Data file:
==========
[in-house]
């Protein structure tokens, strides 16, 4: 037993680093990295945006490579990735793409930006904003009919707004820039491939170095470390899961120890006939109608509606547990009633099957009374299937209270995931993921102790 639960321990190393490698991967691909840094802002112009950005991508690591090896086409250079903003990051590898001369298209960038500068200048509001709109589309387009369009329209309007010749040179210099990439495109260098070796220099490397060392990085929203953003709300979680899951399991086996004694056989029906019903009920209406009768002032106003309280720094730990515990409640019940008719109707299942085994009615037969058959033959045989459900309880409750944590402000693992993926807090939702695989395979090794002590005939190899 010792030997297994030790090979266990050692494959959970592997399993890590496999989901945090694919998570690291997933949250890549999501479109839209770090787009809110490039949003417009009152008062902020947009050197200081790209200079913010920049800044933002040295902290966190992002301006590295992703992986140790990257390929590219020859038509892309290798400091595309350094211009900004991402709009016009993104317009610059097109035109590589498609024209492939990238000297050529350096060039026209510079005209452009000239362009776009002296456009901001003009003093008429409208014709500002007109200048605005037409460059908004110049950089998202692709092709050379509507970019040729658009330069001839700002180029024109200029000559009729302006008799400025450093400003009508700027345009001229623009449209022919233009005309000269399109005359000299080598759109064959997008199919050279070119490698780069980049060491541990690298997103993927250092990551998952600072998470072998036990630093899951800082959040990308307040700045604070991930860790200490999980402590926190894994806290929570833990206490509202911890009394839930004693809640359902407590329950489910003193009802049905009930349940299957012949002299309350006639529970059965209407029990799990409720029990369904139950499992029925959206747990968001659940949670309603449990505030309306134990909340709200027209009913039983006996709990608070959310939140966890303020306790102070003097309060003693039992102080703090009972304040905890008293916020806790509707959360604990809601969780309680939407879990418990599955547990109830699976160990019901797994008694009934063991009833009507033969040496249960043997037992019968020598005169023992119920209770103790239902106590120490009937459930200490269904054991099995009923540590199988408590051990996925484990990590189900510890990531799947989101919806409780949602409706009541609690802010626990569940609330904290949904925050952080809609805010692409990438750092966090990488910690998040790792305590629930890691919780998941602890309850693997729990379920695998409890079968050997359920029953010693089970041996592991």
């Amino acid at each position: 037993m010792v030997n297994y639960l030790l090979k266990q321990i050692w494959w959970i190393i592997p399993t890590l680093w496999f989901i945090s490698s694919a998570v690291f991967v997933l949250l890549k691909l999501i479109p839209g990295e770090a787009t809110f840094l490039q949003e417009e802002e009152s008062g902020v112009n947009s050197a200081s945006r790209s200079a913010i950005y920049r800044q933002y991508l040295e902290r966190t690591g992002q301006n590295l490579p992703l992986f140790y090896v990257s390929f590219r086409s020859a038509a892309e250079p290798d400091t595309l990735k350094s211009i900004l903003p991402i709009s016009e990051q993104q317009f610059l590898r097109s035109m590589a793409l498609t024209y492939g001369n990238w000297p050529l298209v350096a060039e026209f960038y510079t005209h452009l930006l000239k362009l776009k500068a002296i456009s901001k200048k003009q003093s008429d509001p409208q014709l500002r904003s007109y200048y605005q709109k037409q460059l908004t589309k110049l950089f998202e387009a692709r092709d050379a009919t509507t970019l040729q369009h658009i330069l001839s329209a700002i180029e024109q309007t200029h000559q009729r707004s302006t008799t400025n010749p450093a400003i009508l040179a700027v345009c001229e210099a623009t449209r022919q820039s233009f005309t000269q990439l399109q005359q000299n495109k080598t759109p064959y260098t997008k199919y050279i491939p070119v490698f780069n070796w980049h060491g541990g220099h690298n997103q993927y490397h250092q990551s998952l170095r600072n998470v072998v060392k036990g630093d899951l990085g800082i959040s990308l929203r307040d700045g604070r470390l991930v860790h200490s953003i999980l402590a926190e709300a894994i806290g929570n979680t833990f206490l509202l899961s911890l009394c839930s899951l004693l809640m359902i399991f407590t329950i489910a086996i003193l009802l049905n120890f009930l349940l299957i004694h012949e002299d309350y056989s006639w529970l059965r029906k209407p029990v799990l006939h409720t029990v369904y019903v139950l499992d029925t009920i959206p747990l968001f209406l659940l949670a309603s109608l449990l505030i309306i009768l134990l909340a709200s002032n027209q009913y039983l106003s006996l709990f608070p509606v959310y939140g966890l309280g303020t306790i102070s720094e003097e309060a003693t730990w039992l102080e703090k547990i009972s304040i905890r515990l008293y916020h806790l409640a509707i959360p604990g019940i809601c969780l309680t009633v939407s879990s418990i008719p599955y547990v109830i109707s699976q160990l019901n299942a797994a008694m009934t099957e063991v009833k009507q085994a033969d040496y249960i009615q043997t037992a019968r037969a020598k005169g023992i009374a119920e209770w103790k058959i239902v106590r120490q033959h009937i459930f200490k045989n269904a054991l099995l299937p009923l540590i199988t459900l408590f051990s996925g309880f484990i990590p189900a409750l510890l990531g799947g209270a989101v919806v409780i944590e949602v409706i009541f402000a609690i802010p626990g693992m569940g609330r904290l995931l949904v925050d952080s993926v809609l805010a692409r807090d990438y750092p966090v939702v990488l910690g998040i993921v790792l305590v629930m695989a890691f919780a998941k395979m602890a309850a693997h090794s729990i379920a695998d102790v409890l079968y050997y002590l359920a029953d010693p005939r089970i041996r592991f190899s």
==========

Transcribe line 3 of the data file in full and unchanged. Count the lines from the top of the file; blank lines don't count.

């Amino acid at each position: 037993m010792v030997n297994y639960l030790l090979k266990q321990i050692w494959w959970i190393i592997p399993t890590l680093w496999f989901i945090s490698s694919a998570v690291f991967v997933l949250l890549k691909l999501i479109p839209g990295e770090a787009t809110f840094l490039q949003e417009e802002e009152s008062g902020v112009n947009s050197a200081s945006r790209s200079a913010i950005y920049r800044q933002y991508l040295e902290r966190t690591g992002q301006n590295l490579p992703l992986f140790y090896v990257s390929f590219r086409s020859a038509a892309e250079p290798d400091t595309l990735k350094s211009i900004l903003p991402i709009s016009e990051q993104q317009f610059l590898r097109s035109m590589a793409l498609t024209y492939g001369n990238w000297p050529l298209v350096a060039e026209f960038y510079t005209h452009l930006l000239k362009l776009k500068a002296i456009s901001k200048k003009q003093s008429d509001p409208q014709l500002r904003s007109y200048y605005q709109k037409q460059l908004t589309k110049l950089f998202e387009a692709r092709d050379a009919t509507t970019l040729q369009h658009i330069l001839s329209a700002i180029e024109q309007t200029h000559q009729r707004s302006t008799t400025n010749p450093a400003i009508l040179a700027v345009c001229e210099a623009t449209r022919q820039s233009f005309t000269q990439l399109q005359q000299n495109k080598t759109p064959y260098t997008k199919y050279i491939p070119v490698f780069n070796w980049h060491g541990g220099h690298n997103q993927y490397h250092q990551s998952l170095r600072n998470v072998v060392k036990g630093d899951l990085g800082i959040s990308l929203r307040d700045g604070r470390l991930v860790h200490s953003i999980l402590a926190e709300a894994i806290g929570n979680t833990f206490l509202l899961s911890l009394c839930s899951l004693l809640m359902i399991f407590t329950i489910a086996i003193l009802l049905n120890f009930l349940l299957i004694h012949e002299d309350y056989s006639w529970l059965r029906k209407p029990v799990l006939h409720t029990v369904y019903v139950l499992d029925t009920i959206p747990l968001f209406l659940l949670a309603s109608l449990l505030i309306i009768l134990l909340a709200s002032n027209q009913y039983l106003s006996l709990f608070p509606v959310y939140g966890l309280g303020t306790i102070s720094e003097e309060a003693t730990w039992l102080e703090k547990i009972s304040i905890r515990l008293y916020h806790l409640a509707i959360p604990g019940i809601c969780l309680t009633v939407s879990s418990i008719p599955y547990v109830i109707s699976q160990l019901n299942a797994a008694m009934t099957e063991v009833k009507q085994a033969d040496y249960i009615q043997t037992a019968r037969a020598k005169g023992i009374a119920e209770w103790k058959i239902v106590r120490q033959h009937i459930f200490k045989n269904a054991l099995l299937p009923l540590i199988t459900l408590f051990s996925g309880f484990i990590p189900a409750l510890l990531g799947g209270a989101v919806v409780i944590e949602v409706i009541f402000a609690i802010p626990g693992m569940g609330r904290l995931l949904v925050d952080s993926v809609l805010a692409r807090d990438y750092p966090v939702v990488l910690g998040i993921v790792l305590v629930m695989a890691f919780a998941k395979m602890a309850a693997h090794s729990i379920a695998d102790v409890l079968y050997y002590l359920a029953d010693p005939r089970i041996r592991f190899s």